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Review of GSM-handsets Nokia 3109/3110 Classic
Live photos of the Nokia 3110 Classic
Despite the fact that Nokia keeps inflating its range with every passing year, occasionally adding even some whole new line-ups to it and foraying into new niches, the company has always had a dozen of no-frills solutions in stock. These are mid-range handsets, which are not really entry-level, since they retail for more, but they still pack pretty modest feature sets that cannot attract the youth. These are the offerings that have come along against the market’s mainstream – basically, there are here only for making calls. They can’t take stellar snaps or play crystal clear tunes or blow you away with gaming experience – no-nonsense phones, that’s it.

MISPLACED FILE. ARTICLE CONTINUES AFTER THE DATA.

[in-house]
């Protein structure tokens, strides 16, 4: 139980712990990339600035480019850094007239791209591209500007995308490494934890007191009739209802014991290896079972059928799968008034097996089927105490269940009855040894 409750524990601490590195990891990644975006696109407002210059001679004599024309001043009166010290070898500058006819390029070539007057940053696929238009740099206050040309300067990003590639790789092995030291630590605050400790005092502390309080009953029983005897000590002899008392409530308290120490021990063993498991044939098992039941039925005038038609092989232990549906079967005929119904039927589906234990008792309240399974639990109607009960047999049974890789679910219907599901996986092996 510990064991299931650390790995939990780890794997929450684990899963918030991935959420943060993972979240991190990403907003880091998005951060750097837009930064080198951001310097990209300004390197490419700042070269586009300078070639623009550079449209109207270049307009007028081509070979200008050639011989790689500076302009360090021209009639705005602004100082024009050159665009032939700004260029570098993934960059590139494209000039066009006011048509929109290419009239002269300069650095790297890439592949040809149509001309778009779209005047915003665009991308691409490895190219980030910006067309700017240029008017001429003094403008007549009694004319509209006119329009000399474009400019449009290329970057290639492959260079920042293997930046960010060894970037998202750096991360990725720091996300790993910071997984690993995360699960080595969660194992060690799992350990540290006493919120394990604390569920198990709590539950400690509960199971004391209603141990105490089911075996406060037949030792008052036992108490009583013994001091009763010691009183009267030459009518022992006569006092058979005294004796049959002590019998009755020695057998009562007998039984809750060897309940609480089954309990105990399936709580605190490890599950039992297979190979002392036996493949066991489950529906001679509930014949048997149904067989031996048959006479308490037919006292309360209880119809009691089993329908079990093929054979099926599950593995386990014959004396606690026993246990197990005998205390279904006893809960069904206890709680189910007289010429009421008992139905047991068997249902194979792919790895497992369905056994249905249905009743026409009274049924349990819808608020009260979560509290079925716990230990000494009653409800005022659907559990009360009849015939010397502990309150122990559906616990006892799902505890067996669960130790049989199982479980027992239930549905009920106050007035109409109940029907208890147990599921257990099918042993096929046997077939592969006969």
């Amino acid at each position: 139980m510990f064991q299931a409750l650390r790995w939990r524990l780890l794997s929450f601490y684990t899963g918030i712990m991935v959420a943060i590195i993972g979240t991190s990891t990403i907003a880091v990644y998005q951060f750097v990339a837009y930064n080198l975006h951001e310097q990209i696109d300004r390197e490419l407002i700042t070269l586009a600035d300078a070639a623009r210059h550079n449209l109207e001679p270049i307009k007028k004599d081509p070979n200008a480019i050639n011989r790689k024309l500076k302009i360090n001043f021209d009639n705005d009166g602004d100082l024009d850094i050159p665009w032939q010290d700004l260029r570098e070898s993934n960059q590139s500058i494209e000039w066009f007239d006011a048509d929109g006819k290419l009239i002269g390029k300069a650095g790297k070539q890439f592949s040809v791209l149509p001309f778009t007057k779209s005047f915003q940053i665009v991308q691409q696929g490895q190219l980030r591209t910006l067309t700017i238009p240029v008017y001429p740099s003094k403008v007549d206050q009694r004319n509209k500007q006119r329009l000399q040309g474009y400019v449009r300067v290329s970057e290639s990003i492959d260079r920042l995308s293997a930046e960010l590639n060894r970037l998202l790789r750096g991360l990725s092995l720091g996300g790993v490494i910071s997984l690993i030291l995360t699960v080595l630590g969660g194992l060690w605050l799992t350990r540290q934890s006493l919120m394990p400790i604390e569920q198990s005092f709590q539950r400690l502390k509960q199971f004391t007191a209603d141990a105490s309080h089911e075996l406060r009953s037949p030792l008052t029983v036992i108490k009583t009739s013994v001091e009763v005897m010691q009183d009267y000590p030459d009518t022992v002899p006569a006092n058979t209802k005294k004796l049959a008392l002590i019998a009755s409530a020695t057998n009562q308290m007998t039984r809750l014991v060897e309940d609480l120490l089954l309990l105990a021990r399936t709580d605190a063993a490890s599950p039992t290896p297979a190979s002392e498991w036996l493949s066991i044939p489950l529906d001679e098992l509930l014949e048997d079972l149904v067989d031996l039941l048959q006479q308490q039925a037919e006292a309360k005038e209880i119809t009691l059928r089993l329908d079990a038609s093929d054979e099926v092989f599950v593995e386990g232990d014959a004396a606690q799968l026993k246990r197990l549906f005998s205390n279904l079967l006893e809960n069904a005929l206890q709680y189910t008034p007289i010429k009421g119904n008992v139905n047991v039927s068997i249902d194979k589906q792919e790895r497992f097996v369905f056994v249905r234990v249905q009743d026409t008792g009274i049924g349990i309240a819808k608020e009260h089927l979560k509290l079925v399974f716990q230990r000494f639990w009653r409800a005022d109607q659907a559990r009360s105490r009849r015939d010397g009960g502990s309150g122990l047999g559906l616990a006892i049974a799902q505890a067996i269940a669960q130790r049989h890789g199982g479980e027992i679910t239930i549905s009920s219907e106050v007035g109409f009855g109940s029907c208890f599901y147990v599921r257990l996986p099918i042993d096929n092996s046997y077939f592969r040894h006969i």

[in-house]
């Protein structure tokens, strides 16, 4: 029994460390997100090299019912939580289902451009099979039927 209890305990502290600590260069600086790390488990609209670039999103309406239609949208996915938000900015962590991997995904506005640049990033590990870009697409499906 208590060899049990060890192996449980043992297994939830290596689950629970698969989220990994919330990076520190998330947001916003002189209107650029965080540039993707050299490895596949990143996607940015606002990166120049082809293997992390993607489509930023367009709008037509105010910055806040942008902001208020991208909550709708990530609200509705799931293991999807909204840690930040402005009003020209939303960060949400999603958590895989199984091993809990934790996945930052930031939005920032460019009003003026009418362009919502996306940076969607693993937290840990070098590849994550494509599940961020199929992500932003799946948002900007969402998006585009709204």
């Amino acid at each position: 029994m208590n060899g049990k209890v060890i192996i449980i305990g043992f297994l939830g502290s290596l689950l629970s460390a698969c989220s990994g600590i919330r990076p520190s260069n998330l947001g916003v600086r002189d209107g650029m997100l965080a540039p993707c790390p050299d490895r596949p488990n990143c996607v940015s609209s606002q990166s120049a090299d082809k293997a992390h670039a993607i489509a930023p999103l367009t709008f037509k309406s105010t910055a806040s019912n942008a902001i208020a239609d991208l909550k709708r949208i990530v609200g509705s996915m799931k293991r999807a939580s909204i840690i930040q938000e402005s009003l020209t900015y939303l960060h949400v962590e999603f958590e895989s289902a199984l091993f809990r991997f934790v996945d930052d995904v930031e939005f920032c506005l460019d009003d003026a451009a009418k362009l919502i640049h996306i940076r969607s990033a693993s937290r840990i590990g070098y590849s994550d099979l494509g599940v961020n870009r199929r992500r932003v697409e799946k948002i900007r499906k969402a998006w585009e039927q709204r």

The market has seen a couple of different models so far – some of them were different index-wise, and obviously they all carried modified suites of features. Back in 2004 the company offered the Nokia 6610 and the Nokia 2600 for this niche, in 2005 – the 6020 and the 6021, a year ago – the Nokia 6070 and, to a lesser extent, the 6080. All these models offered reasonably mediocre entry-level esque feature packs, yet acted in the mid price bracket and offered no merits other than their calling features.
Furthermore, the Nokia 3110 that debuted back in 1997 can also be considered as the member of this club. And in 2007 this segment of Nokia-branded phones is represented by the Nokia 3109 and the 3110 Classic, positioned for the mid price bracket, coming in with pretty much unsophisticated feature sets and aimed mainly at the people preferring to use their phones in the original vein.
In this write-up we will be examining the senior model – the Nokia 3110 Classic, as there are only few things setting it apart from the 3109 Classic: color options, missing camera and FM-radio modules in the latter. As for the rest, these two handsets are totally identical.